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Corn and Soybean Production as Affected by Rotational Tillage Systems Jeffrey A. Vetsch* and Gyles W. Randall, Univ. of Minnesota, Southern Research and Outreach Center, Waseca, MN. Abstract
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Jeffrey A. Vetsch* and Gyles W. Randall, Univ. of Minnesota, Southern Research and Outreach Center, Waseca, MN
Rotational tillage systems may be advantageous in the northern Corn Belt because of time savings, conservation compliance, and minimal to no yield penalty compared with long-term no-till. The objectives of this 4-yr study were to quantify the effects of rotational full-width tillage compared with long-term no-till and zone-till systems with and without in-season row cultivation on corn and soybean production. The study was conducted on a tile drained, Nicollet-Webster clay loam soil complex (Aquic Hapludolls and Typic Endoaquolls, respectively). Tillage treatments consisted of a factorial combination of three factors: (i) tillage for corn following soybean [no tillage (NT), deep zone tillage (ZT), strip tillage (ST), and spring field cultivate (SFC)], (ii) residual effects of tillage for soybean following corn [NT or chisel plow (CP)], and (iii) in-season row cultivation for corn (with or without). Corn grain yields averaged 9.6, 10.1, 10.1, and 9.7 Mg ha-1 with NT, ZT, ST, and SFC tillage for corn, respectively. No tillage for the previous year’s soybean crop reduced corn yields in two of four years compared with CP tillage. Soybean seed yields were reduced with NT for soybean in one of three site years. Rotational tillage practices can be effective in reducing the risk of yield loss and managing residue accumulation on these poorly drained soils.
The objective of this study was to quantify the effects of rotational full-width tillage compared with long-term no-till and zone-till systems with and without in-season row cultivation on corn production and in-row soil penetrometer resistance on a tile drained, clay loam soil in south-central Minnesota.
Materials and Methods
Soil type: Nicollet (Aquic Hapludolls) and Webster (Typic Endoaquolls) clay loam complex
Experimental design: RCB design with a three-factor factorial arrangement, 4 reps of corn and soybean each yr.
Plot size: Three m (four 76-cm rows for corn and six 51-cm rows for soybean) wide by 18 m long.
Tillage treatments: Tillage for corn following soybean: no-till, zone-till (38-cm depth), fall strip-tillage (15-cm depth), and one-pass spring field cultivate (SFC). Tillage for soybean following corn: no-till and chisel plow + SFC. Row cultivation of corn: with or without.
Penetrometer resistance measurements: Taken in-row with a standard ASAE 30°, 12.8-mm cone in 15-mm increments to a 600 mm depth.
Severe gulley erosion can be a result of inadequate residue cover (left). Deep zone tillage (38 cm) of soybean stubble for next year’s corn crop (middle). Mole knife used for fall strip tillage (right).
Planting corn into strip-till zones (left). Corn grown with conventional and no tillage (middle). Soybeans grown with no tillage and chisel plow + SFC tillage (right).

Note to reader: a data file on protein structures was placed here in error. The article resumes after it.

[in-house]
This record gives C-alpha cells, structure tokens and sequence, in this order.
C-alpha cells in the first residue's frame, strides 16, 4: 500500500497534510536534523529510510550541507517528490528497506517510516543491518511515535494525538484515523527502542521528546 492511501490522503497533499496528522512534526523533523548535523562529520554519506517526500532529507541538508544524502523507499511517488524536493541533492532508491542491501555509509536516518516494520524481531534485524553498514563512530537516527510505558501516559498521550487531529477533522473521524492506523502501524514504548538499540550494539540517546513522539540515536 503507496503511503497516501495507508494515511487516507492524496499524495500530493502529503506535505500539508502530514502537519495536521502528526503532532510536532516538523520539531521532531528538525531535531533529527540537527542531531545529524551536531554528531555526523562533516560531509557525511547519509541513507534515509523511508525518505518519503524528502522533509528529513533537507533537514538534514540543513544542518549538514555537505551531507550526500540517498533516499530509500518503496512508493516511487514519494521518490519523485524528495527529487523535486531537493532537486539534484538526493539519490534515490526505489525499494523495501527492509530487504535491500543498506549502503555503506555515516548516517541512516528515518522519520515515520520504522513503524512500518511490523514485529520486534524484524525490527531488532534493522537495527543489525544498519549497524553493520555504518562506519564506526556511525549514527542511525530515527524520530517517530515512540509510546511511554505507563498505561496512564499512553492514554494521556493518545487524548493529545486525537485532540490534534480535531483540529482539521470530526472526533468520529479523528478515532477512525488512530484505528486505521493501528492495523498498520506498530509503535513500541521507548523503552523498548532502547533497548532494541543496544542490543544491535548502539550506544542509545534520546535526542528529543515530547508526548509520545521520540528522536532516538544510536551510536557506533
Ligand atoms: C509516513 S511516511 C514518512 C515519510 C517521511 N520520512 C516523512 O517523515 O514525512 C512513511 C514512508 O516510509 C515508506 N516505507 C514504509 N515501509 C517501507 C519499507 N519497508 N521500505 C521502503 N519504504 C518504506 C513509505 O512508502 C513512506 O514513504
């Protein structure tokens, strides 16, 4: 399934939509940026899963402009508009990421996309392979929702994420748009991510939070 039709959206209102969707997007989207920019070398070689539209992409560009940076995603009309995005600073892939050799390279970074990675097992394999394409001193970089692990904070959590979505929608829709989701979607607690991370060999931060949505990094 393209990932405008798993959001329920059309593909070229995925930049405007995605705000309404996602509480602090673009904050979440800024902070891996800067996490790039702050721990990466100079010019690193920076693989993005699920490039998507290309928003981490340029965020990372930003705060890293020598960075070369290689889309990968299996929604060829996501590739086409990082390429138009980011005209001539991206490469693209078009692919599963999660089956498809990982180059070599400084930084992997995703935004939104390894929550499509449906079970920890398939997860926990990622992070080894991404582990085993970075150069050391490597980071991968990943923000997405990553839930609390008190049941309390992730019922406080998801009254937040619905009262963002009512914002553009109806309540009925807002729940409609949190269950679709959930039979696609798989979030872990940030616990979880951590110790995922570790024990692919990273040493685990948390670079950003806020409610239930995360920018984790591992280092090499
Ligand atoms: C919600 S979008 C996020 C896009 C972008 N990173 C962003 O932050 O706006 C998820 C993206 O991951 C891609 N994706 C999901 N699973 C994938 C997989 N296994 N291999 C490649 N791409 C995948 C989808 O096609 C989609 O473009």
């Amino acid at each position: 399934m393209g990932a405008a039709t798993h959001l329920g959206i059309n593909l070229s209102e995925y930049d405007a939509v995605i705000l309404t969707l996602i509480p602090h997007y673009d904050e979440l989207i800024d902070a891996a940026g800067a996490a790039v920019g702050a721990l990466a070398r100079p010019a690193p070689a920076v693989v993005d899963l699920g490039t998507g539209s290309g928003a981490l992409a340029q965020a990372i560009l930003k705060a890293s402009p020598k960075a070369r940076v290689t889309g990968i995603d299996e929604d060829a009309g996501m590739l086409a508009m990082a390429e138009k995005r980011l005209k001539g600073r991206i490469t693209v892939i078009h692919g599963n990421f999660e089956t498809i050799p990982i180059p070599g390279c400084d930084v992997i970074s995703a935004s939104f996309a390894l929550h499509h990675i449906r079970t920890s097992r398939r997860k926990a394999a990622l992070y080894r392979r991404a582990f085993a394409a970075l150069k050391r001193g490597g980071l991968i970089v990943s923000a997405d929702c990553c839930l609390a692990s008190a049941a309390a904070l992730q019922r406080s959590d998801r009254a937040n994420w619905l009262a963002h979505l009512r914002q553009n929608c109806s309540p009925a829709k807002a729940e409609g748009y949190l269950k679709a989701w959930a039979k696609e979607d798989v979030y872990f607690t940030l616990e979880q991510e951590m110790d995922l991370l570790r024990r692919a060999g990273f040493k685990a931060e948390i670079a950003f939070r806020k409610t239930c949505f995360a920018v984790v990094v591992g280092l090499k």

Results (Yield, Residue Coverage and Economic Return)
Results (Soil Penetrometer Resistance)
Corn grain yield
Yields were 0.4 to 0.5 Mg ha-1 greater with zone-till and strip-till for corn compared with spring field cultivate (SFC) or no-till.
Yields were increased in 2 of 4 years when chisel plow + SFC tillage was used for the previous year’s soybean crop compared with no-till.
Plant height at 35 days after corn emergence
Plant heights were decreased 7% when no tillage was used for the previous year’s soybean crop compared with chisel plow + SFC.
Residue cover after planting corn
Residue cover was 67, 41, 56, and 41% with no-till, zone-till, strip-till and SFC, respectively.
Residue cover was decreased 11 percentage points when chisel plow + SFC tillage was used for the previous year’s soybean crop compared with no tillage.
Corn economic return
Tillage for corn did not affect corn economic return.
Corn returns were increased in 2 of 4 years when chisel plow + SFC tillage was used for the previous year’s soybean crop compared with no-till. Averaged across years, returns were $4 ha-1 greater with chisel plow + SFC.
Soybean yields were greater in 2 of 3 years with chisel plow + SFC tillage for soybean compared with no tillage, but when averaged across years were increased only 0.07 Mg ha-1.
A significant tillage for soybean by tillage for corn interaction was shown by chisel plow + SFC tillage for soybean increasing yields compared with no tillage for soybean only when no tillage or zone tillage was used for the previous year’s corn crop.
Residue cover after planting soybean
Residue cover was decreased 46 percentage points with chisel plow + SFC tillage for soybean compared with no tillage.
Soybean economic return
Soybean returns were decreased in 2 of 3 years with chisel plow + SFC tillage for soybean compared with no tillage. Averaged across years, chisel plow + SFC tillage decreased returns $6 ha-1.
Figure 1. In-row soil penetrometer resistance as affected by tillage for corn in April (preplant), May (emergence), and June (V4) of 2000.
Figure 2. In-row soil penetrometer resistance as affected by tillage for corn in May of 2000, 2001, and 2002.
Observations (Penetrometer Resistance)
Generally, zone and strip tillage for corn reduced in-row penetrometer resistance (PR) compared with SFC and no tillage.
Although some reconsolidation occurred, reductions in PR with zone and strip tillage remained through V4 and were consistent from year to year.
Penetrometer resistance never exceeded the 1.5 MPa threshold where corn root restrictions may occur.
Financial assistance for the project provided by Deere Co. was greatly appreciated.
Lazarus, W., and R. Selley. 2005. Farm machinery economic cost estimates for 2005. Univ. of Minnesota Ext. Serv., Univ. of Minnesota, St. Paul.